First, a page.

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“We’re able to recreate a 3D geometry of the world where our cameras exist, and we’re able to take the video then and map that to that geometric model,” Cramer says. “You feel like you’re in a virtual facsimile of the actual environment.”
Unlike in computer games, viewers in the NextVR world can’t get up and move around because the camera rigs are fixed. In essence that means that NextVR recreates being in a specific seat rather than roaming the stadium, but a consequence of this is that the experience can be less disorientating. When users are able to move around virtual environments, the disconnect between the visual perception of movement and the body’s sensation of movement can cause dizziness and nausea.
About a year ago, when Cramer, a self-confessed consumer tech gadget freak, first had the chance to experience NextVR’s system, he was dazzled by virtual courtside seats at an NBA game and field-level views of an EPL match. Then he was shown a full 360-degree panorama from the top of the Golden Gate Bridge. He pushed back from the conference table, freaked out by the all-too-real feeling of being perched on the edge, hundreds of feet above the stormy waters of the Pacific Ocean.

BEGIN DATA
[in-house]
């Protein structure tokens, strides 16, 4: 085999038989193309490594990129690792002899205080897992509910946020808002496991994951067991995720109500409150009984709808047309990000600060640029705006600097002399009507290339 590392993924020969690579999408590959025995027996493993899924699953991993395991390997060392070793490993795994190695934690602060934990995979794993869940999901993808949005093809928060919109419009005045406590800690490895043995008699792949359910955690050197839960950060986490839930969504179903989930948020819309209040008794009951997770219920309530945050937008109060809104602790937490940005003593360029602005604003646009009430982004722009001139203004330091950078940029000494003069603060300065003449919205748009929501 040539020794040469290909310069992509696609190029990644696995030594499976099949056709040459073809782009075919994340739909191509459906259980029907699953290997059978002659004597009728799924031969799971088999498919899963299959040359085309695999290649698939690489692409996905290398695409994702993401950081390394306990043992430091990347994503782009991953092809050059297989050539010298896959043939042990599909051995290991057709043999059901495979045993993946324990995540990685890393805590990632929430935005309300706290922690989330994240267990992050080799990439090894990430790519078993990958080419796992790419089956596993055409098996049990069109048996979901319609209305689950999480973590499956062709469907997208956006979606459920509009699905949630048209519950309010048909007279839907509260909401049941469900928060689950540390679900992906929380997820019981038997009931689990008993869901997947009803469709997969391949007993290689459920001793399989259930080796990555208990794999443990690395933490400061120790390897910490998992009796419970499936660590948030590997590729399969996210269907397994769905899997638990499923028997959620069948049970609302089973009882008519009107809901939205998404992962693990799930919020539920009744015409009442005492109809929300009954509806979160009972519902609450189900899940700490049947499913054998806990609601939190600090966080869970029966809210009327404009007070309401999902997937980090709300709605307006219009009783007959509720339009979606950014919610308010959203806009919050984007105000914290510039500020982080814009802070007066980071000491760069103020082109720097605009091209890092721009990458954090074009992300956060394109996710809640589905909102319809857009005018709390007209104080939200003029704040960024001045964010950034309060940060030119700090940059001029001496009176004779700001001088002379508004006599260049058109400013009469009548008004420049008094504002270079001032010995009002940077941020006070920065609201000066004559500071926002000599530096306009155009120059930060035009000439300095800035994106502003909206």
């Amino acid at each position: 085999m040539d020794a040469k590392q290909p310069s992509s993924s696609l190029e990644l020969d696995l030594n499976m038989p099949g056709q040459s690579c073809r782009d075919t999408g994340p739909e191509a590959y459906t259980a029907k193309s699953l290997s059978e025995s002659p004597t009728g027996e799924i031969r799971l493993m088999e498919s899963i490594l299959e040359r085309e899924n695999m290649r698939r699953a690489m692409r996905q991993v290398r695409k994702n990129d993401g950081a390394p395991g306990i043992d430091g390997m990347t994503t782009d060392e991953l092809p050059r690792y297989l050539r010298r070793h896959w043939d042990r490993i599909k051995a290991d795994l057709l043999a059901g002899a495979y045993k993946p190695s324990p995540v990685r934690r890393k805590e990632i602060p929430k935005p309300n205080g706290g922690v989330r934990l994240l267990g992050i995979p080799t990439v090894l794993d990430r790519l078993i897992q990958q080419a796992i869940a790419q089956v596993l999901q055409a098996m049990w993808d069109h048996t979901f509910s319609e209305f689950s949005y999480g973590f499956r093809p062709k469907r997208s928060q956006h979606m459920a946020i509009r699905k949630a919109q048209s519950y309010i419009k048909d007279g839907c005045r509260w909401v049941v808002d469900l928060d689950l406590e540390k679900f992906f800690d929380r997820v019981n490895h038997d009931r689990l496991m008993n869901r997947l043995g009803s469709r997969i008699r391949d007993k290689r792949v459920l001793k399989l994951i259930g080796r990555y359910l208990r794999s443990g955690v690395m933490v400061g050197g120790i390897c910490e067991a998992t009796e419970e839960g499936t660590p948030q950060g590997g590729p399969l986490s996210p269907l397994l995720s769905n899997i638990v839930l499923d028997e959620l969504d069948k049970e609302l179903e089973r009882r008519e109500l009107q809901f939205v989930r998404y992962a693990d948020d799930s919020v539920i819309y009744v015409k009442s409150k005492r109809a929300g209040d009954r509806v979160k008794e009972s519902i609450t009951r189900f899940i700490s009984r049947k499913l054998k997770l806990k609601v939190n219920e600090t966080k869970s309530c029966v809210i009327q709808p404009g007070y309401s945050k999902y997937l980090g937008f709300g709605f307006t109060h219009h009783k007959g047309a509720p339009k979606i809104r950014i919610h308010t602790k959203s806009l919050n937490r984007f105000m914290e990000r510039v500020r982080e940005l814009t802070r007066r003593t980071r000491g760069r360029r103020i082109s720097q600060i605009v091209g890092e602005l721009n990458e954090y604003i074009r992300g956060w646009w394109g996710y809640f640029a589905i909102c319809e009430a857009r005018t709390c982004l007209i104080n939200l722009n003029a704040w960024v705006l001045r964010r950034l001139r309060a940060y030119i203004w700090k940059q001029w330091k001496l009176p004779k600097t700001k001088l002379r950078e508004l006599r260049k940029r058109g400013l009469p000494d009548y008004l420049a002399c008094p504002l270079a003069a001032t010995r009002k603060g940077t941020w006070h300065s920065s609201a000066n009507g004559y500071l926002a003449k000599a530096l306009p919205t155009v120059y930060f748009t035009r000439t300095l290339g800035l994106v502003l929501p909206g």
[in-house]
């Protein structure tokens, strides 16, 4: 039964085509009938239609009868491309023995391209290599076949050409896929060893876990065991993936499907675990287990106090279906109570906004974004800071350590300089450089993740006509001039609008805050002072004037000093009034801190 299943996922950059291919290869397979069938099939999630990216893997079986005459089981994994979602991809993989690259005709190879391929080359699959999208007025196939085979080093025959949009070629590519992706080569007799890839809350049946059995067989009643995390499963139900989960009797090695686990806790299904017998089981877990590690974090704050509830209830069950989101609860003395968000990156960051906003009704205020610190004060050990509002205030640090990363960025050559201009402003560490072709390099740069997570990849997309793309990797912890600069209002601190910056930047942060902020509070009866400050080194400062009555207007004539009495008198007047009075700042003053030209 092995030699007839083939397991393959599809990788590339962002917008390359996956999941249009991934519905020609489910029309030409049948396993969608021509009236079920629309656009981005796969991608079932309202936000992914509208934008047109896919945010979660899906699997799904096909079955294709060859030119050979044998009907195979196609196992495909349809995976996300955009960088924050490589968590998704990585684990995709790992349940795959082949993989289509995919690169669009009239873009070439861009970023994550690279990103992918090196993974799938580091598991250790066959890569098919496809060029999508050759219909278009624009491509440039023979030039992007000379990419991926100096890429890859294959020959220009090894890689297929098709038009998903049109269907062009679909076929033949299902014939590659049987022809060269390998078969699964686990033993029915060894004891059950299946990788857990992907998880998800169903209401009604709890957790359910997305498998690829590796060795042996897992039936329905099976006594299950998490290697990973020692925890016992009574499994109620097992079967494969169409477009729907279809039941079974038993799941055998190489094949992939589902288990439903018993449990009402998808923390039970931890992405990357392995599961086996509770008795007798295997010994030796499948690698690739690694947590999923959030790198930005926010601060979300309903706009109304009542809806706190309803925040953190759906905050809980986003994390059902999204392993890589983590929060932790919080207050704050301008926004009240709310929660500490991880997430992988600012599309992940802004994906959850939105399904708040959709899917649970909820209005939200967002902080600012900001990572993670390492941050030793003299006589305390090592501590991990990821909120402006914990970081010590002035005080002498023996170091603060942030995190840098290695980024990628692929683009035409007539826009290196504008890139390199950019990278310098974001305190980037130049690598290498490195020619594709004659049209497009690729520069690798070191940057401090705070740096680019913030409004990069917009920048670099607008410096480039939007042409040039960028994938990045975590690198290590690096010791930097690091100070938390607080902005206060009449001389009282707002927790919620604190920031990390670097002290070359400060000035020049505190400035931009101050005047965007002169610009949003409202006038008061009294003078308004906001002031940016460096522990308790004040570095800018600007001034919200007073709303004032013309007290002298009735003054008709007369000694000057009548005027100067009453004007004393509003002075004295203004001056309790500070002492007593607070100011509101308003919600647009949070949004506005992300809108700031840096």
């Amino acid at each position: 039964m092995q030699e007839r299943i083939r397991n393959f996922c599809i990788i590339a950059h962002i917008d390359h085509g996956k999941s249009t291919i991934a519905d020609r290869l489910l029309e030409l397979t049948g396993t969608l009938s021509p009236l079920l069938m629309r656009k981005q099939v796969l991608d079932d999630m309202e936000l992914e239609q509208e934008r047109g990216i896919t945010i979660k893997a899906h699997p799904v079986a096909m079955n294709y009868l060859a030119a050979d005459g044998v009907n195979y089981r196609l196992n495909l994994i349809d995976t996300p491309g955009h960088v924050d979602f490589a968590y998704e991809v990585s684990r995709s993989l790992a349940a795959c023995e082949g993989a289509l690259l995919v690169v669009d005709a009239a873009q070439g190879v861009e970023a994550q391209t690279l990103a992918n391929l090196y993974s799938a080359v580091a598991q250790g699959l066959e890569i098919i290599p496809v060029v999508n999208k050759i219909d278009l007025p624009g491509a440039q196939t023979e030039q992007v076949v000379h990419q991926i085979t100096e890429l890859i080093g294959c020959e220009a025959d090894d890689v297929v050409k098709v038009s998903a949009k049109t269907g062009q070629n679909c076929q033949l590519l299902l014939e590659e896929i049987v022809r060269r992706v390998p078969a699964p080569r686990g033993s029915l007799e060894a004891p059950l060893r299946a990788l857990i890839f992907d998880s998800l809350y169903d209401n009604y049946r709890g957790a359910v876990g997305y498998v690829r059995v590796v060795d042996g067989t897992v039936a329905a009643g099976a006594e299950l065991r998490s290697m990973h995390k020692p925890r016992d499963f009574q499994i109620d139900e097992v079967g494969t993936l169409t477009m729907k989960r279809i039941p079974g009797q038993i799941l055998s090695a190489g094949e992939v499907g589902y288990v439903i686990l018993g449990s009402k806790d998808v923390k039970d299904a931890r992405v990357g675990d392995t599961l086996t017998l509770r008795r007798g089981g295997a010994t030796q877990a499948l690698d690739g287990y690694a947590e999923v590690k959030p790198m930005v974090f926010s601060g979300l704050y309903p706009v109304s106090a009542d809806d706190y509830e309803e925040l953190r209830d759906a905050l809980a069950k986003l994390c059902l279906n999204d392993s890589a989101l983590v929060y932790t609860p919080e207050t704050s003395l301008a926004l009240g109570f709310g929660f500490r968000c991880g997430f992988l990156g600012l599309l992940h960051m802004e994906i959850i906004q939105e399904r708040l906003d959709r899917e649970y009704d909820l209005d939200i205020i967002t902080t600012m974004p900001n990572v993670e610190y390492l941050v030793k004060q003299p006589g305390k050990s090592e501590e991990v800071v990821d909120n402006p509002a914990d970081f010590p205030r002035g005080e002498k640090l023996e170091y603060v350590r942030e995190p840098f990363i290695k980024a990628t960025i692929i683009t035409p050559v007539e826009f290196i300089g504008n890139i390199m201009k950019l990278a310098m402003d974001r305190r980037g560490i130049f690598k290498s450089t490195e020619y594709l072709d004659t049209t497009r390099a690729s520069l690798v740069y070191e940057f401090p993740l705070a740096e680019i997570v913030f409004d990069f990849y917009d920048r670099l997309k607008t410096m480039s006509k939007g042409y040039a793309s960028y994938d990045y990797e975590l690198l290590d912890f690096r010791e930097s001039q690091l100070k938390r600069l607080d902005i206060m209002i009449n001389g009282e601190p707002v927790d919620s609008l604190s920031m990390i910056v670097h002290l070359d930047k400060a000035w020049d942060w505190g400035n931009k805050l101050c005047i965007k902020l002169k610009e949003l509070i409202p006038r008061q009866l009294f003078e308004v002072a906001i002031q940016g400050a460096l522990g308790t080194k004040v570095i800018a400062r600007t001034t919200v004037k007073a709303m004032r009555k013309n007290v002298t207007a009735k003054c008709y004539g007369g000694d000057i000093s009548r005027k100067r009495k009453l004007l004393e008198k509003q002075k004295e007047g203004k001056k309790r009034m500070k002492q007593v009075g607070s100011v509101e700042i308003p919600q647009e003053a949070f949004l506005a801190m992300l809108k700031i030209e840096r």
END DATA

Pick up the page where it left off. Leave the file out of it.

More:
On Sunday, Feb. 21, 2016, the view from high up in the grandstands above the start/finish line at Daytona felt like the loading screen of a video game: overly vibrant colors, a landscape hazily fading away into the horizon, even a computer generated FOX Sports badge occasionally projected into the air above the racetrack. But there was detail where there should never have been detail. The crowd in the stands wasn’t a repeated arrangement of computer sprites, but thousands of unique individuals who moved the way real people move. Flags waved from motorhomes parked in the infield, wisps of trash randomly spiraled across the pavement, floating in the turbulent air stirred up by the speeding cars.
These little things, inconsequential to the action or result of the race, gave the disconcerting feeling of actually being there. Freed from the 2D TV view, you could actually look around and explore your environment. According to Cramer, finding ways to reinforce the sensation of being present is key to making the illusion work. That includes not just the 3D imagery, but 3D sounds, too. “The audio is a really big component in selling that idea of presence and immersion in the content,” he says.